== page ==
M.493 From this H NMR study. . However. it is confirmed that products were also obtained via two ways of addition. 1 We gratefully acknowledge Pr JM Bessiere (L. the H NMR study of this work shows that the reaction between GMA and PMMA telomer carboxylic acid end-groups is the result of two ways of addition ( and ).) for its ACD software studies. we observed a smaller  addition (10%) than in the model study.C. Furthermore. This decrease is most probably due to the steric hindrance of the PMMA telomer. 1 Conclusion Our work using chromium salt as catalyst allows to prepare PMMA macromonomer via reaction of PMMA telomer carboxylic acid end-groups with GMA at lower temperature (70C) compared to other works operating with amine salts (140C).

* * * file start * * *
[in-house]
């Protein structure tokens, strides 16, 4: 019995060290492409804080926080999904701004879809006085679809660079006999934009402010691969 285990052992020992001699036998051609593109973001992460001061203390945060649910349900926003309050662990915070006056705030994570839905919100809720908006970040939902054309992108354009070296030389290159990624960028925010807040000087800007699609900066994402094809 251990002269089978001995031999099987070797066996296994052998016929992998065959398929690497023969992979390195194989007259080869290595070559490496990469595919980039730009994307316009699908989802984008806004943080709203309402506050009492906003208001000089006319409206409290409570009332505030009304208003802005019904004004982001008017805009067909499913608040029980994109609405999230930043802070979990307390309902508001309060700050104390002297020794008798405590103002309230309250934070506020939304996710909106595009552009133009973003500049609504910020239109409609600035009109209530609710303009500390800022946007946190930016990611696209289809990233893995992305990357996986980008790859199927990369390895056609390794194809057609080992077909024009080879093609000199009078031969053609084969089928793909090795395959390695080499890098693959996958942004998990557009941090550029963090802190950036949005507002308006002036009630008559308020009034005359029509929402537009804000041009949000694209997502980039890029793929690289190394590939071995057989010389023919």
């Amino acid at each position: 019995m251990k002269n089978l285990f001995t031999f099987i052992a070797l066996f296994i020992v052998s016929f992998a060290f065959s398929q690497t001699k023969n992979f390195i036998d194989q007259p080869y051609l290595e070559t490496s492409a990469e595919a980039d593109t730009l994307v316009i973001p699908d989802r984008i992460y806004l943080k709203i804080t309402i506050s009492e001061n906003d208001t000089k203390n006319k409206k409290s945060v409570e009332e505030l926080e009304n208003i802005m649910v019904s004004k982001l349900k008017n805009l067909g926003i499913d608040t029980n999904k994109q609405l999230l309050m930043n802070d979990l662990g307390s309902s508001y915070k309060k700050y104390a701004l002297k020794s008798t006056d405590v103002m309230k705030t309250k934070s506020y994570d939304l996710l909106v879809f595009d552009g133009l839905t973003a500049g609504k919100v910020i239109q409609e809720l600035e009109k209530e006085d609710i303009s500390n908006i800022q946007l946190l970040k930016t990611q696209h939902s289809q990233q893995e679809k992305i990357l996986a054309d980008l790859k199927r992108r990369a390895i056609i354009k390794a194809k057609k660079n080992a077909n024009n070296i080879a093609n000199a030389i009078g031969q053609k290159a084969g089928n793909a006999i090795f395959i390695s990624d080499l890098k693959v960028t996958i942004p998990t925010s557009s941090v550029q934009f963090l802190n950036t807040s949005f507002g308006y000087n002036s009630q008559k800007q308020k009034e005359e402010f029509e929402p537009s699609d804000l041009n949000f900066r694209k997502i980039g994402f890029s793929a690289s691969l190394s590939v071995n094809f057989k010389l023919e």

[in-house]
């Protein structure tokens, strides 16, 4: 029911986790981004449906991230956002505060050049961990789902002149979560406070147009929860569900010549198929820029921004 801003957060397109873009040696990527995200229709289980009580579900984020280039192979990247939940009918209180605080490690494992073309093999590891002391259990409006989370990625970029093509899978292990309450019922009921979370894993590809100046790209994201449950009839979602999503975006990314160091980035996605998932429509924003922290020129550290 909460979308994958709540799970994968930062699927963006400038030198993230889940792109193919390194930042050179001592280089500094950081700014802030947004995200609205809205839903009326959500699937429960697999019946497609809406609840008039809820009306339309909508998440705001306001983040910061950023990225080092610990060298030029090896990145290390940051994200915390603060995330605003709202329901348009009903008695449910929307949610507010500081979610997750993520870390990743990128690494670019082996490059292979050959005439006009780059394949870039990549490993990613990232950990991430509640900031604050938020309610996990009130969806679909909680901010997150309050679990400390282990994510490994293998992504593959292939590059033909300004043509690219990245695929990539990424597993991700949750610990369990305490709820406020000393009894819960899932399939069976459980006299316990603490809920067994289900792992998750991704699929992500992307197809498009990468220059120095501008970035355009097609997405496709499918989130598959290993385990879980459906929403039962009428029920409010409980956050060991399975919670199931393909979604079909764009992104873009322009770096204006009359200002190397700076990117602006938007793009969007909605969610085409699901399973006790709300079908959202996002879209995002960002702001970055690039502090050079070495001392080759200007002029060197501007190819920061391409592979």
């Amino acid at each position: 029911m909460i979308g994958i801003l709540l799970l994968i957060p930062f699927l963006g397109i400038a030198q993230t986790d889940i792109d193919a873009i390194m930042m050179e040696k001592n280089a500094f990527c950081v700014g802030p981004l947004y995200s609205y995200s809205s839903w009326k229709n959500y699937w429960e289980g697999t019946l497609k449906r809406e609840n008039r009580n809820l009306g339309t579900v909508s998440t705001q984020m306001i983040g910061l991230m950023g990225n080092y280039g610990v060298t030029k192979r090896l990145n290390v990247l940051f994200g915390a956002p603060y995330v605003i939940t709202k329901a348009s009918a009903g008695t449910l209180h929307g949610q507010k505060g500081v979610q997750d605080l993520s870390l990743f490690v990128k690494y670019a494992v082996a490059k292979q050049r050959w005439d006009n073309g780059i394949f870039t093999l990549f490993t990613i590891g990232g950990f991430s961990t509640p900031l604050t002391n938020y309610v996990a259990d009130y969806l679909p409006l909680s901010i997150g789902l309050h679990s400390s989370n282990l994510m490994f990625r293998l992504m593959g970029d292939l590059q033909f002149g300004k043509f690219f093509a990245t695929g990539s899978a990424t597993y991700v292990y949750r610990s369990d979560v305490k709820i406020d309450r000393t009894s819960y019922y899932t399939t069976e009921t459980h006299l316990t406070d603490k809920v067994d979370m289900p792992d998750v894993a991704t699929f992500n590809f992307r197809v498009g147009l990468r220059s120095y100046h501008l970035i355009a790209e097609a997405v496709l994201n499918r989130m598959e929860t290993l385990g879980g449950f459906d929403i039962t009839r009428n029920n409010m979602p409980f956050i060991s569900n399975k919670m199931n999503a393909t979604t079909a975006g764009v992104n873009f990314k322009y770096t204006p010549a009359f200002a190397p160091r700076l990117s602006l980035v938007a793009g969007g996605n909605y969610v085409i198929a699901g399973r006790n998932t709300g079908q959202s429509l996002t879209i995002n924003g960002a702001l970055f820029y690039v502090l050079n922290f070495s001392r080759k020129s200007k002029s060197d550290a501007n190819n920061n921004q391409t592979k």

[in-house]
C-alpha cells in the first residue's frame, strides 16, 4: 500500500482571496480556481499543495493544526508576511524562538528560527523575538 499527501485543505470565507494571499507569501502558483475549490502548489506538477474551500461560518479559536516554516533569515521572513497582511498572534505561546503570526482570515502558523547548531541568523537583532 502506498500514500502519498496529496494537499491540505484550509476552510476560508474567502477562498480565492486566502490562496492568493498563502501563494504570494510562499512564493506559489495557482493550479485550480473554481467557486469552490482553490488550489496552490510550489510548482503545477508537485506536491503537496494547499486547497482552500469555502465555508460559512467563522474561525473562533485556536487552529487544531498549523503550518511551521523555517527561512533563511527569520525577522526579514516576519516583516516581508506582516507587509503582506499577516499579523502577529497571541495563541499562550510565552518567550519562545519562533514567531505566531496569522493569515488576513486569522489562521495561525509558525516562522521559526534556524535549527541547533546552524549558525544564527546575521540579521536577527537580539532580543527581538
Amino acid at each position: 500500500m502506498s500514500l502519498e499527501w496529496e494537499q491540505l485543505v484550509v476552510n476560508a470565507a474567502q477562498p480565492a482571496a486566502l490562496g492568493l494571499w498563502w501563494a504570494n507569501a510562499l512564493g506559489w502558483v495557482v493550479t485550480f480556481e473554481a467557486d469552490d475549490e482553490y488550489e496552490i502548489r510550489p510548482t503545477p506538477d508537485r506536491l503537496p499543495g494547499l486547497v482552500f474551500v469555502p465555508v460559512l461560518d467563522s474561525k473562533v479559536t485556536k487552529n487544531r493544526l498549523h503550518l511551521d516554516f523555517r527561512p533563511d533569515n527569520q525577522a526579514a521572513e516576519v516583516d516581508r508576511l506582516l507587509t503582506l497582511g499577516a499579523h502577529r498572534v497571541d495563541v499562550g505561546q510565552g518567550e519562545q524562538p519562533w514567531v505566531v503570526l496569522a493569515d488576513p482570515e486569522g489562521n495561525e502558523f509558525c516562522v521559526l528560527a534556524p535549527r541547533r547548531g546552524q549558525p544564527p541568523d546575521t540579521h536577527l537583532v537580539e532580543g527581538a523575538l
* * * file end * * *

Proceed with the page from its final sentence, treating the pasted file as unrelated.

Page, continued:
J. Ohtani H. Boutevin B (2000) (under press in Makromol. Usami N. Soc. (1989) Polym. 6.494 References 1. Yamashita Y (1980) Macromolecules 13. Sci. 9. 17. Lehn JM (1996) << Comprehensive Supramolecular Chemistry >>. 58 Hatada K. Chem. Franta E (1985) Makromol. 15 : 713-717 Rempp PF. 5 : 361 Chen GF. Hashizuka H. Ito K.) Mayo FR (1943) J. Chaumont P (1997) Eur. 21. 54 : 1079-1086 Ohashi M. Loubat C. Commun. Lett. Shinozahi T. Polym. Chem. Masson P. Chem. 8. Tsukahara Y. 18 : 827-835 Park IJ.. Masuda E. Rizzardo E (1996) Makromol. 18. 12. Commun. Colombani D. J. Rizzardo E.. Thang SH (1996) Macromolecules 29 : 7717-7726 Yamada B. 101 : 19-27 Shen W. Rapid. Suppl. Moad CL. 7. 13 : 47 Witroushi R. Chem. 2. Otsu T (1990) Makromol. 190(9) : 2173 Heitz T. Franta E (1984) Adv. of Appl. Sci. Nakanishi Y. 16. 21 : 165 Xie HQ. Bull. Welster OW (1991) Makromol. 86 : 47-64 26. Wu XD. Nakashima Y. 65 : 2324 Ohtani H. Tsuge S (1991) Macromolecules 24 : 2493-2497 30. Commun. Raffell KD (1994) Macromol. Nelson LTJ. 14. Ono T. 10. 19. Mueller AHE (1996) Makromol. Guo JS (1994) J. 13. Moad G. Chem. 33(9) : 1433-1440 Reghunadhan Nair CP. 22. Tajima Y (1981) Polym. Moad G. Chem. Symp. 15. Polym. Tsukahara Y. 4. Ando T. Charmot D (1995) J. Chem. Nakashima Y. Pergamon Press Nagasahi Y. Rapid. Polym. Symp. 20. Bandermann F (1989) Makromol. 11 : 513-518 Ito K. Jim HM (1992) Makromol. 11. 216 Yamashita Y. Wilczek L. Lee SB. Choi CK (1997) Polymer 38(10) : 2523-2527 Rempp PF. Bull. Kotera N (1994) Macromol. 28. Polym. of Polym. 25. Okada K. Polym. 23. Polym. Chaumont P. 5. Sci. Jones FN (1991) Macromolecules 24 : 2151 Ishizu K.335 Mc Cord EF. Ute K. Sato Y. Yamashita Y (1977) Macromolecules 10 : 821 Yamashita Y. Yamamoto M. Uri N (1971) Br. 3. Sci. Chem. Chaumont P. Symp. Ed. 25 : 131 Ito K. 33 : 2773-2786 Krstina J. Luo YF. 193 : 743-748 Zink MO. Tsuge S (1994) Anal. Suddaly KG. Clarbe A (1997) 38(25) : 6207-6217 Moad CL. Rapid. 66 : 1438-1443 Tsukahara Y. 27. Fubutomi T (1987) J. Bull. Yamashita Y. Maloney DR. Anton WL. Kobayashi H. Kato M (1997) Macromol.5. Ittel SD. Kitayama T. 111 : 13-23 Haddleton D. 3 : 138-144 . 29. Luo YF. Am. 24. 192(10) : 2463 Radse W. Hawakami H (1981) Polym. Chujo Y.